25. Jacob: Excellent. I may agree with every word (which is unheard of for me!) I read or infer that you would agree that the CES letter (that kind of thinking, anyway) is or can be damaging to a certain kind of religious thinking, to a certain view of the Church. Is that fair? Your response is not to ‘answer’ the CES letter, but to change the frame, to move to the middle.

    Mary Bradford and others: I’m not inclined to post a link or copy of the CES letter, but note that the letter, as well as other commentary, comes right up on the first page of a (Google) search on “CES letter”.

  26. The CES Letter makes specific claims. FairMormon (the name under which they’ve operated now for more than two years, BTW) has responded, showing where many of those claims are either false, misleading, or don’t tell the entire story.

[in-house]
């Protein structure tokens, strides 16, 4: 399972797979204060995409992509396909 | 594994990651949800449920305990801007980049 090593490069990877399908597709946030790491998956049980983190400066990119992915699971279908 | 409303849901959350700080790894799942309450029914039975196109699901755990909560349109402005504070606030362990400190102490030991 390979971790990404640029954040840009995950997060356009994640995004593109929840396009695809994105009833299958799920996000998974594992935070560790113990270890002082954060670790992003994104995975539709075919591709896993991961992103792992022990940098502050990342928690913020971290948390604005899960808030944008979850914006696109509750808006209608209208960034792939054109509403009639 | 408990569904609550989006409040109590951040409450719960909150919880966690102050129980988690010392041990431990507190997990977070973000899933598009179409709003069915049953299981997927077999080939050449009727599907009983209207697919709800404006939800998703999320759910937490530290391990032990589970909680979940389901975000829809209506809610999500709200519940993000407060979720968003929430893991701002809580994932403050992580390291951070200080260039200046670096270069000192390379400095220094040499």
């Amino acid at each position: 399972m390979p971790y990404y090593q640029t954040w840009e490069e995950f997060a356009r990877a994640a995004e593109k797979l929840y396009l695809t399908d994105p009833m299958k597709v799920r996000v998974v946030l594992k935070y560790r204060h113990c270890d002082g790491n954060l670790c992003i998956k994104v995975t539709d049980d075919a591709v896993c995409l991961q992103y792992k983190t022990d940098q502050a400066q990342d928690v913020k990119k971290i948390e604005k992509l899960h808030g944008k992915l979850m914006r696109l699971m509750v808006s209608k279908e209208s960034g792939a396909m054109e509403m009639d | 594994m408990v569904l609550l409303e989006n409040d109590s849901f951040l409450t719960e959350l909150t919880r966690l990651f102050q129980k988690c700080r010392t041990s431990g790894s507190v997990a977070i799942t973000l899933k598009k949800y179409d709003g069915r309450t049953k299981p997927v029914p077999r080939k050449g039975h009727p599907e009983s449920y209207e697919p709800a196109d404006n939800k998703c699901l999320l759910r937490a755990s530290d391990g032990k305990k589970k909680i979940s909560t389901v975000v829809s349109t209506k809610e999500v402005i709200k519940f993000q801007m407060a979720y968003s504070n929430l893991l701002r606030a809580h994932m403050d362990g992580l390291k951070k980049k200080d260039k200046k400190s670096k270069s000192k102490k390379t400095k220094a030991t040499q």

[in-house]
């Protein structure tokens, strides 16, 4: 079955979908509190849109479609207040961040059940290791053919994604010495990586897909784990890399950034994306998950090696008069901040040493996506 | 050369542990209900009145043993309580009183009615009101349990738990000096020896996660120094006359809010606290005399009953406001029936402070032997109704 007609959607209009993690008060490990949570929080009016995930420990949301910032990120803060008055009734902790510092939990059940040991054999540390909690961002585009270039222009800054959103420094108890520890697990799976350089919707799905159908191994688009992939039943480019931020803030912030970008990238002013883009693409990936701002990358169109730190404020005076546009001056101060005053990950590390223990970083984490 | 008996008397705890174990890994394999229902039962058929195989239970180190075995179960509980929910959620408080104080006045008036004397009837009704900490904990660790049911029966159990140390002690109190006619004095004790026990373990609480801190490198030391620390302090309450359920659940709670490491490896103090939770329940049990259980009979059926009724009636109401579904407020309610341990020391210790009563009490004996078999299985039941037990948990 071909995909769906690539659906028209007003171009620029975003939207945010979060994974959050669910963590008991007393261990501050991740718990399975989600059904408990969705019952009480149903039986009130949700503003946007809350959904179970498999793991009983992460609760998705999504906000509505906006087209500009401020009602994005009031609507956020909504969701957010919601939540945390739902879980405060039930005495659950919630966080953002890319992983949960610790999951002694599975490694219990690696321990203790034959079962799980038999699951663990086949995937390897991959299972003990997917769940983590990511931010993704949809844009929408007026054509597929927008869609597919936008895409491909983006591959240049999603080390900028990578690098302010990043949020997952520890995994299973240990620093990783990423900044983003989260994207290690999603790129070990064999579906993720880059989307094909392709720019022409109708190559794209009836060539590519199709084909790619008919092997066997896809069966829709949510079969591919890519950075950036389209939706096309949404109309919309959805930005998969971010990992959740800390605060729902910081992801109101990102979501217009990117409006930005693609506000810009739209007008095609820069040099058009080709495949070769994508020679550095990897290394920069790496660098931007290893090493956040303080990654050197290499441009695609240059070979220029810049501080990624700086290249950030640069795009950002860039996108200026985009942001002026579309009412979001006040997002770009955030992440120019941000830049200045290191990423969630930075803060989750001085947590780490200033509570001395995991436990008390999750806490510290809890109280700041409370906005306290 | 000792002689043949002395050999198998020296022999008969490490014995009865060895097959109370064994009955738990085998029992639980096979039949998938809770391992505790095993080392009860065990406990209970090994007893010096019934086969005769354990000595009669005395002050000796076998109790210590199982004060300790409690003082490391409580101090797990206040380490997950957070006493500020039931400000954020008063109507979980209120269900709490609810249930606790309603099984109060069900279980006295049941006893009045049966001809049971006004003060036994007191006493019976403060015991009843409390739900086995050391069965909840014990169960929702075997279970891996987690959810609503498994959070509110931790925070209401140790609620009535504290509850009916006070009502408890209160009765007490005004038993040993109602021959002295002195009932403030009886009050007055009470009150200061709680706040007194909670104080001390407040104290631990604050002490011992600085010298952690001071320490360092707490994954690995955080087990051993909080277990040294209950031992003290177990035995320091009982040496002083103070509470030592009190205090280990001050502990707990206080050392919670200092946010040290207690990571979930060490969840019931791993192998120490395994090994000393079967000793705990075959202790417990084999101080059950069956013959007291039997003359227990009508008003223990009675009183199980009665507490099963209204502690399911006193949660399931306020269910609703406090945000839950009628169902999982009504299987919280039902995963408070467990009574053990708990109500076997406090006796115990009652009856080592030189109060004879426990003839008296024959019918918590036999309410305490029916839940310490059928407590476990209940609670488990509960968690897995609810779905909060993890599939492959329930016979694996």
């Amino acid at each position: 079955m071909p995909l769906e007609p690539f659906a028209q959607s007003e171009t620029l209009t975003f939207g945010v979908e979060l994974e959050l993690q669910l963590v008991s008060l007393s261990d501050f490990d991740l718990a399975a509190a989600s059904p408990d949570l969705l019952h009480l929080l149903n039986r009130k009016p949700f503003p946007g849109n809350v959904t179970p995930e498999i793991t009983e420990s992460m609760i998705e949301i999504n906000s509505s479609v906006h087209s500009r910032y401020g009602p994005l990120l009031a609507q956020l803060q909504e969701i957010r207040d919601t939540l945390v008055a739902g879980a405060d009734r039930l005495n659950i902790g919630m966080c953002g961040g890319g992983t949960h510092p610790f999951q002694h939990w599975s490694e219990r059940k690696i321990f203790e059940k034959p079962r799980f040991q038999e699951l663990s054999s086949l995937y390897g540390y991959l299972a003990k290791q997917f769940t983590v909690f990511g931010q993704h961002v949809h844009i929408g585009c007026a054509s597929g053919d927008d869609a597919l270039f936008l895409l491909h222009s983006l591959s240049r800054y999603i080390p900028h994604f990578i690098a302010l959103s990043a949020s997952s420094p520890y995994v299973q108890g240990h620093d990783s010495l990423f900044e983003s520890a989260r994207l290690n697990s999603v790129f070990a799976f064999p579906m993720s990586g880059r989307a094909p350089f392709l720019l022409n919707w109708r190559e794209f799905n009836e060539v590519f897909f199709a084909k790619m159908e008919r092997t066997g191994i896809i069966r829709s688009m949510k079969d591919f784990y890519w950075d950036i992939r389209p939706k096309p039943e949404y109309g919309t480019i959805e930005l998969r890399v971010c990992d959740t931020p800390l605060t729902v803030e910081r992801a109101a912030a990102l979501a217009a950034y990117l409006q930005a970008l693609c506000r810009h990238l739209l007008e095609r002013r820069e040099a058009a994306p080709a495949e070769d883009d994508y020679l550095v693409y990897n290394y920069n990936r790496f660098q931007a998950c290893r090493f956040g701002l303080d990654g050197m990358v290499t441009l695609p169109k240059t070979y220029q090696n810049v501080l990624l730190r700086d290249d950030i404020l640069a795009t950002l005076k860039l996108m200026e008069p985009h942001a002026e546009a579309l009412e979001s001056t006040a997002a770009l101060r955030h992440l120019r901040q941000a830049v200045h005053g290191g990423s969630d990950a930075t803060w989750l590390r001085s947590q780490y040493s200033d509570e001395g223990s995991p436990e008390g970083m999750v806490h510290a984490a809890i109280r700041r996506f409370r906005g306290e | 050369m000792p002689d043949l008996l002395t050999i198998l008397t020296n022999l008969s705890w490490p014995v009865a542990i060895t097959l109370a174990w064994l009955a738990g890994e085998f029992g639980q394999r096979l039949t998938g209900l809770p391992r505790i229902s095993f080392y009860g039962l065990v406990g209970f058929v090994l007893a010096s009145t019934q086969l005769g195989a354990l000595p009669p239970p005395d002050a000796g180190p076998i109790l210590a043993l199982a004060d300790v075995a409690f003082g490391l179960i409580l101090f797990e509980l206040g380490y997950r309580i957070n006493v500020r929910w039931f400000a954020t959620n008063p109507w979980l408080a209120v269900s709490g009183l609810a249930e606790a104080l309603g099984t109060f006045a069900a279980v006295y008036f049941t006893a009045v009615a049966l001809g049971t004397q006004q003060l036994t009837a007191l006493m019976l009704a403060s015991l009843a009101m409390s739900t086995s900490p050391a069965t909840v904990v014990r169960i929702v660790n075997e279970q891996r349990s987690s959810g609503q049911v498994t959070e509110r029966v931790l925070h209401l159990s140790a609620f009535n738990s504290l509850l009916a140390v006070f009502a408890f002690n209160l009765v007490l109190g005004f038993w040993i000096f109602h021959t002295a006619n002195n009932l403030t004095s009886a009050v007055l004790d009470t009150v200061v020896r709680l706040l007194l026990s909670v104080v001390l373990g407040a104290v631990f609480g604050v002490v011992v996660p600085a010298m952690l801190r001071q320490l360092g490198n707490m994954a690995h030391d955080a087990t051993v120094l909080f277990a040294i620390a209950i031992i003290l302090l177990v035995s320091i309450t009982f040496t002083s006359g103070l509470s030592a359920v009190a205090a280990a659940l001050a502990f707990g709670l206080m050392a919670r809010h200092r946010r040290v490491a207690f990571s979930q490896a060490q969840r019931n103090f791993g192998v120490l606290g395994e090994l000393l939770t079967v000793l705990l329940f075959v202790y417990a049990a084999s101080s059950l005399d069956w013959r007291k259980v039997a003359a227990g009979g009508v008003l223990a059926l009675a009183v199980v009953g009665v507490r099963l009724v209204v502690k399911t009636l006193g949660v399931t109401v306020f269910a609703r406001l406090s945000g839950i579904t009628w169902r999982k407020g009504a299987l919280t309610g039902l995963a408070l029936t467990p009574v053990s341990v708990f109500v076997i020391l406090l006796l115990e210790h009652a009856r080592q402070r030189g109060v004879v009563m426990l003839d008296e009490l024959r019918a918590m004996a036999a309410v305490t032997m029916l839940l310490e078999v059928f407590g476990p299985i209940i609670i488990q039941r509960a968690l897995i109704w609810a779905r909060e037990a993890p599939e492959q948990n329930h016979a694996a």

Is it your argument, Jacob, that both sides are equally right and/or equally wrong? That facts are so open to interpretation that they effectively stop being facts and are only opinions? That no response should be made to charges that LDS leaders have been and still are engaging in deception and falsehood on a massive scale? That Latter-day Saints should just shrug their shoulders and admit that the CES Letter is “one way to see it, I suppose”? And how does all of this fit into the temple covenant to sustain and defend the kingdom of God, or the instructions given by Joseph Smith in D&C 123?

    I’m genuinely interested in your thoughts on these questions.

  27. An Anon Nom says:

    Mike P, I don’t think the original post satisfies the types of issues you bring up of defending church and leaders. It’s more along the lines of a golden rule, other cheek, basic christianity sort of thing, mixed with a healthy dose of liberal mormon pragmatism.